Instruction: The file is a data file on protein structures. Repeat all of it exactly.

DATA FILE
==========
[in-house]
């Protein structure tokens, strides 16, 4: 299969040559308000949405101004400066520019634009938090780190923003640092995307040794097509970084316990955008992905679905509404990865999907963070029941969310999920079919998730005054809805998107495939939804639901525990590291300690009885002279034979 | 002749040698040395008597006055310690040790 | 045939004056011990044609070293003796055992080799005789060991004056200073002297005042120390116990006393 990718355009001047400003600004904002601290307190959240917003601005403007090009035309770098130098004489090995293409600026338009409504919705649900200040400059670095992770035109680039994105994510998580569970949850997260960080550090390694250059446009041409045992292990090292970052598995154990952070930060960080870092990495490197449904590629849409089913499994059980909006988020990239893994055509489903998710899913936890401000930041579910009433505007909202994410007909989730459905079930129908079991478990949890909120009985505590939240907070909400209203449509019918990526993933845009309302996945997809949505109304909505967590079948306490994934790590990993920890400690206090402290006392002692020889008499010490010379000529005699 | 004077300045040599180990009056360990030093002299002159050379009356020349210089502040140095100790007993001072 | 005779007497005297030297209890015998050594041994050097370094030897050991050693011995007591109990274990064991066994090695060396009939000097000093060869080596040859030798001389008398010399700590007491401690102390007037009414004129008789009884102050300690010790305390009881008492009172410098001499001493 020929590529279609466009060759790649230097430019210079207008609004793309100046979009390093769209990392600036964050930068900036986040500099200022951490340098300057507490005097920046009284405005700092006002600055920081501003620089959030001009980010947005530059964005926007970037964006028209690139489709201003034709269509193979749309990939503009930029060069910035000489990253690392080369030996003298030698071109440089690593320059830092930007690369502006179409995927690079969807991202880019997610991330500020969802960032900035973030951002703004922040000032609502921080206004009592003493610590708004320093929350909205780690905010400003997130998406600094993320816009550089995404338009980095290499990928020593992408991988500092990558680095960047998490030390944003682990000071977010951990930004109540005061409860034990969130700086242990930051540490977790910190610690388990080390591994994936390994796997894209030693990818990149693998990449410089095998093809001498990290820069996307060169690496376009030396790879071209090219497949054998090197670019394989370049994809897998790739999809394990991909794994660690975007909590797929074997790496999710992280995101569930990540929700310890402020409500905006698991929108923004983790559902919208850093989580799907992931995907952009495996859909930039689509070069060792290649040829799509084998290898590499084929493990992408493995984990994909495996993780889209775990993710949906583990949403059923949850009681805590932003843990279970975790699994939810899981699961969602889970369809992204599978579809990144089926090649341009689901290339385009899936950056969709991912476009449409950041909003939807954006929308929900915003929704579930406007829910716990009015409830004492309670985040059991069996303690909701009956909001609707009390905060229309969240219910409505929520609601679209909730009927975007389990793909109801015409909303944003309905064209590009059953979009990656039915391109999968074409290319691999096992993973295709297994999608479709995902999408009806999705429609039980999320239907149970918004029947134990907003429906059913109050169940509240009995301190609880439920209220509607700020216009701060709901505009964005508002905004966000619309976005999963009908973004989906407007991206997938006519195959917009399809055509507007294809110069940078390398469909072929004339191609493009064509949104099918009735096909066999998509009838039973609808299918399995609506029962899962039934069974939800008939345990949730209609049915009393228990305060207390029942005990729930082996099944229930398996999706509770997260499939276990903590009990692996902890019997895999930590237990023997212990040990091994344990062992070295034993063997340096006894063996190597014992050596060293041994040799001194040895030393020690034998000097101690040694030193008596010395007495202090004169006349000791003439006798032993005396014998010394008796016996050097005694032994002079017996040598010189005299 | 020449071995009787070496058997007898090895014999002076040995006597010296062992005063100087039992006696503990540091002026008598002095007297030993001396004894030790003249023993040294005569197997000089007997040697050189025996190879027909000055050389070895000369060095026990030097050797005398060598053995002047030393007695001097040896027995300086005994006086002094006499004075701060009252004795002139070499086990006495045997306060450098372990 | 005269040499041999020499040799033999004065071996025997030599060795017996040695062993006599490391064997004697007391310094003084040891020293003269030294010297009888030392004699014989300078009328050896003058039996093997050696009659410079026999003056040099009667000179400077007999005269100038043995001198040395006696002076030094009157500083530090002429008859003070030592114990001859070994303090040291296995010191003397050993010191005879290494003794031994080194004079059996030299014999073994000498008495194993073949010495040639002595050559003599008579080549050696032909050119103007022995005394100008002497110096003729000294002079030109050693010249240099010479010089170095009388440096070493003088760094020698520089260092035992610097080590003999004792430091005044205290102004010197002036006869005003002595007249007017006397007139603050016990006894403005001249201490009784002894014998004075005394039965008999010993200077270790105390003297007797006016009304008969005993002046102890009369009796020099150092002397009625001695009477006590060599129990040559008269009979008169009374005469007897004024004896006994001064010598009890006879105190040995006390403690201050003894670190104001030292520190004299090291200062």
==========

[in-house]
């Protein structure tokens, strides 16, 4: 299969040559308000949405101004400066520019634009938090780190923003640092995307040794097509970084316990955008992905679905509404990865999907963070029941969310999920079919998730005054809805998107495939939804639901525990590291300690009885002279034979 | 002749040698040395008597006055310690040790 | 045939004056011990044609070293003796055992080799005789060991004056200073002297005042120390116990006393 990718355009001047400003600004904002601290307190959240917003601005403007090009035309770098130098004489090995293409600026338009409504919705649900200040400059670095992770035109680039994105994510998580569970949850997260960080550090390694250059446009041409045992292990090292970052598995154990952070930060960080870092990495490197449904590629849409089913499994059980909006988020990239893994055509489903998710899913936890401000930041579910009433505007909202994410007909989730459905079930129908079991478990949890909120009985505590939240907070909400209203449509019918990526993933845009309302996945997809949505109304909505967590079948306490994934790590990993920890400690206090402290006392002692020889008499010490010379000529005699 | 004077300045040599180990009056360990030093002299002159050379009356020349210089502040140095100790007993001072 | 005779007497005297030297209890015998050594041994050097370094030897050991050693011995007591109990274990064991066994090695060396009939000097000093060869080596040859030798001389008398010399700590007491401690102390007037009414004129008789009884102050300690010790305390009881008492009172410098001499001493 020929590529279609466009060759790649230097430019210079207008609004793309100046979009390093769209990392600036964050930068900036986040500099200022951490340098300057507490005097920046009284405005700092006002600055920081501003620089959030001009980010947005530059964005926007970037964006028209690139489709201003034709269509193979749309990939503009930029060069910035000489990253690392080369030996003298030698071109440089690593320059830092930007690369502006179409995927690079969807991202880019997610991330500020969802960032900035973030951002703004922040000032609502921080206004009592003493610590708004320093929350909205780690905010400003997130998406600094993320816009550089995404338009980095290499990928020593992408991988500092990558680095960047998490030390944003682990000071977010951990930004109540005061409860034990969130700086242990930051540490977790910190610690388990080390591994994936390994796997894209030693990818990149693998990449410089095998093809001498990290820069996307060169690496376009030396790879071209090219497949054998090197670019394989370049994809897998790739999809394990991909794994660690975007909590797929074997790496999710992280995101569930990540929700310890402020409500905006698991929108923004983790559902919208850093989580799907992931995907952009495996859909930039689509070069060792290649040829799509084998290898590499084929493990992408493995984990994909495996993780889209775990993710949906583990949403059923949850009681805590932003843990279970975790699994939810899981699961969602889970369809992204599978579809990144089926090649341009689901290339385009899936950056969709991912476009449409950041909003939807954006929308929900915003929704579930406007829910716990009015409830004492309670985040059991069996303690909701009956909001609707009390905060229309969240219910409505929520609601679209909730009927975007389990793909109801015409909303944003309905064209590009059953979009990656039915391109999968074409290319691999096992993973295709297994999608479709995902999408009806999705429609039980999320239907149970918004029947134990907003429906059913109050169940509240009995301190609880439920209220509607700020216009701060709901505009964005508002905004966000619309976005999963009908973004989906407007991206997938006519195959917009399809055509507007294809110069940078390398469909072929004339191609493009064509949104099918009735096909066999998509009838039973609808299918399995609506029962899962039934069974939800008939345990949730209609049915009393228990305060207390029942005990729930082996099944229930398996999706509770997260499939276990903590009990692996902890019997895999930590237990023997212990040990091994344990062992070295034993063997340096006894063996190597014992050596060293041994040799001194040895030393020690034998000097101690040694030193008596010395007495202090004169006349000791003439006798032993005396014998010394008796016996050097005694032994002079017996040598010189005299 | 020449071995009787070496058997007898090895014999002076040995006597010296062992005063100087039992006696503990540091002026008598002095007297030993001396004894030790003249023993040294005569197997000089007997040697050189025996190879027909000055050389070895000369060095026990030097050797005398060598053995002047030393007695001097040896027995300086005994006086002094006499004075701060009252004795002139070499086990006495045997306060450098372990 | 005269040499041999020499040799033999004065071996025997030599060795017996040695062993006599490391064997004697007391310094003084040891020293003269030294010297009888030392004699014989300078009328050896003058039996093997050696009659410079026999003056040099009667000179400077007999005269100038043995001198040395006696002076030094009157500083530090002429008859003070030592114990001859070994303090040291296995010191003397050993010191005879290494003794031994080194004079059996030299014999073994000498008495194993073949010495040639002595050559003599008579080549050696032909050119103007022995005394100008002497110096003729000294002079030109050693010249240099010479010089170095009388440096070493003088760094020698520089260092035992610097080590003999004792430091005044205290102004010197002036006869005003002595007249007017006397007139603050016990006894403005001249201490009784002894014998004075005394039965008999010993200077270790105390003297007797006016009304008969005993002046102890009369009796020099150092002397009625001695009477006590060599129990040559008269009979008169009374005469007897004024004896006994001064010598009890006879105190040995006390403690201050003894670190104001030292520190004299090291200062």